Last week, Terrapin Productions, a project of Sunflower drummer Tyler Curtis, hosted a banger of an event in Montclair featuring five acts, including Banana on tour from, our neighbor to the north, Massachusetts. The show was held at The Groov Café, which, the show aside, is a great place to go for some fresh juice and has an unbeatable brunch, for all of you avocado-toast loving millennials out there.
The show opened with a late addition to the lineup in a solo, acoustic set by Jeff Lane. Lane joked during the performance that it was the first time he had performed solo since a piano recital in the fourth grade, which he attested did not go well, but the many years since have been much kinder, as this time around Lane gave an excellent performance that was stripped down and sincere.
Sunflower followed with a half-band set, minus one guitar and one cello, but still having more than enough to create that light and melodic hippy groove. The leading duo of Bobby Kirner and Em Knoll create a blend so perfectly together, but are really just a microcosm of how masterfully in sync the entire band is, especially for a jam band with five, six, or sometimes even seven members. Their music is so relaxed and mellow, but rather than lackadaisical, the positive vibe and energy of their performance is guaranteed to get you on your feet and frolicking about. Psychedelics optional.
The true guests of honor for the evening was the touring band, Banana. This band, fronted by Chelsea Ursin, has a really cool, low-fi, grungy, bass-heavy sound that at times feels like they’re plodding through mud in their docs, while at others floats around in tie-dyed clouds. It’s always great to be able to catch touring bands like this passing through and for just one night to fuse the two scenes, enjoy a quality performance, and play host to a band on the road and try to make them as at home as possible. As always, very much appreciation to Banana, and all other touring bands we’ve caught, for setting out to share your art with us.
With the energy climbing from sweet and mellow to dirty and angsty, the show transitioned again to Jean Pool from Jefferson, New Jersey. Jean Pool’s signature move is to open their sets with a cover of The Doors’ “Break on Through (to the Otherside),” which would be a bold choice for a band with less talent or charisma, but Jean Pool pulls it off in a way that very few others could. This band’s performance is always cranked up to eleven. Bassist Paul Brushaber breaks the mold, not being confined to merely laying the baseline down, but also picking it up and throwing it around the room to really carry the melody of the songs while lead guitarist Dan Barrecchia absolutely fucking shreds, just like the voodoo child he is. Jean Pool’s performance was in fact so unbelievably good that the police even showed up to tell us how much they loved the music.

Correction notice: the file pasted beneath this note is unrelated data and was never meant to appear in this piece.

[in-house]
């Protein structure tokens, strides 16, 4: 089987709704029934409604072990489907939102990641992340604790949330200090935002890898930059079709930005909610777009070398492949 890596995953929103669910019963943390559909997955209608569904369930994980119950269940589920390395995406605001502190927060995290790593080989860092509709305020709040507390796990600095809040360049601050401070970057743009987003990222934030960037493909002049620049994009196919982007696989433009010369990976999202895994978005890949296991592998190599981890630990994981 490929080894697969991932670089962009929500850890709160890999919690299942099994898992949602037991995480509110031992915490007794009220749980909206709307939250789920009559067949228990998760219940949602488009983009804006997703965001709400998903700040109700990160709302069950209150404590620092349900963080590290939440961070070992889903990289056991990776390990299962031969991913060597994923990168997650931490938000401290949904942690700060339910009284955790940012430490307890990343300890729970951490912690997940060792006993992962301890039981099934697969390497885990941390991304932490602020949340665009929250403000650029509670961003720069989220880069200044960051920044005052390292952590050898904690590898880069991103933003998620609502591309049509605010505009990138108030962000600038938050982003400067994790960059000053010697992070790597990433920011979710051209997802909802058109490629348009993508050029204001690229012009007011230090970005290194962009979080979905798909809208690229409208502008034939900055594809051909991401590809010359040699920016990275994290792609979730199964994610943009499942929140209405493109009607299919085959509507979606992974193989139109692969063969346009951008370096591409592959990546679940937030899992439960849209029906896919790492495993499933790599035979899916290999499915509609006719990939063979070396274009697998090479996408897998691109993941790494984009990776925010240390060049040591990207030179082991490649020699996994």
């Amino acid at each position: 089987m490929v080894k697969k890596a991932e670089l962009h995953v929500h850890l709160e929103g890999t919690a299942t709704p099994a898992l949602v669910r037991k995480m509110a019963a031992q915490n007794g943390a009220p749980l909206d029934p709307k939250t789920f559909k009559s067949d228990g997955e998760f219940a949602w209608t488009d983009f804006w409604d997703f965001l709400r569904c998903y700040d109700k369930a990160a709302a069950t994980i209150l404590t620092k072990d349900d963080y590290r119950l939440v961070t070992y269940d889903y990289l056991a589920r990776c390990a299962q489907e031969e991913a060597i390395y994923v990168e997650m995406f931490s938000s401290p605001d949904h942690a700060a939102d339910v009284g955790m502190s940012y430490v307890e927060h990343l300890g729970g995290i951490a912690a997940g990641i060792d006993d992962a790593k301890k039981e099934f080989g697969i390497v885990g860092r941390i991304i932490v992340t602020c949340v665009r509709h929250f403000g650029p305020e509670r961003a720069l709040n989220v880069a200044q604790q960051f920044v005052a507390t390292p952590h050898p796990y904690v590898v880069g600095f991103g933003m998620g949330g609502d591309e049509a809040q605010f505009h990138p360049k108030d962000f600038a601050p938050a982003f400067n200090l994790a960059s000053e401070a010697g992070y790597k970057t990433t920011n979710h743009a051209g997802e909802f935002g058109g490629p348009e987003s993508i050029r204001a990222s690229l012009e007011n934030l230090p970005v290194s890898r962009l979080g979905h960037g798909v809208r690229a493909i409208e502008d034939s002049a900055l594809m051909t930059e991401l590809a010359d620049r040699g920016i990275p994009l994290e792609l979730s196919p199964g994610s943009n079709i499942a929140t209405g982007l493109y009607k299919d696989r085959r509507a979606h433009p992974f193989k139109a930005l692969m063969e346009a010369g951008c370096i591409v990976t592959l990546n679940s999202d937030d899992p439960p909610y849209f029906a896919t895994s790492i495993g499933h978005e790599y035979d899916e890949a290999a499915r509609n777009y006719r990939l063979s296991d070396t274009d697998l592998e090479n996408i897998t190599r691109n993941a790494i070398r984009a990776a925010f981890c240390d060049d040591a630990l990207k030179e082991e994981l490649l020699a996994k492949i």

After the amps got turned down just a touch to avoid multi thousand dollar fines for enriching the community with local art and free expression, NGHTCRWLRS took the stage for a quiet, abbreviated set before the close of the night. Even with the amps turned down, NIGHTCRWLRS still had everyone in the place up on their feet and grooving to the music.
This show, while smaller and more low-key than most, really felt like a strong example for all the things that are right with D.I.Y. Tyler Curtis and Terrapin Productions did a great job booking five, not only incredibly talented bands, but also incredibly diverse bands. And also, when the cops showed up on a reported noise violation, they were handled respectfully and professionally and the show was allowed to go on. You’d be doing yourself a favor to keep an eye out for any Terrapin Production events in the future, as well as performances from an of the artists.
Adam gave man-birth to N.J. Racket and is as close to an "editor-in-chief" the site has. He's a god awful photographer.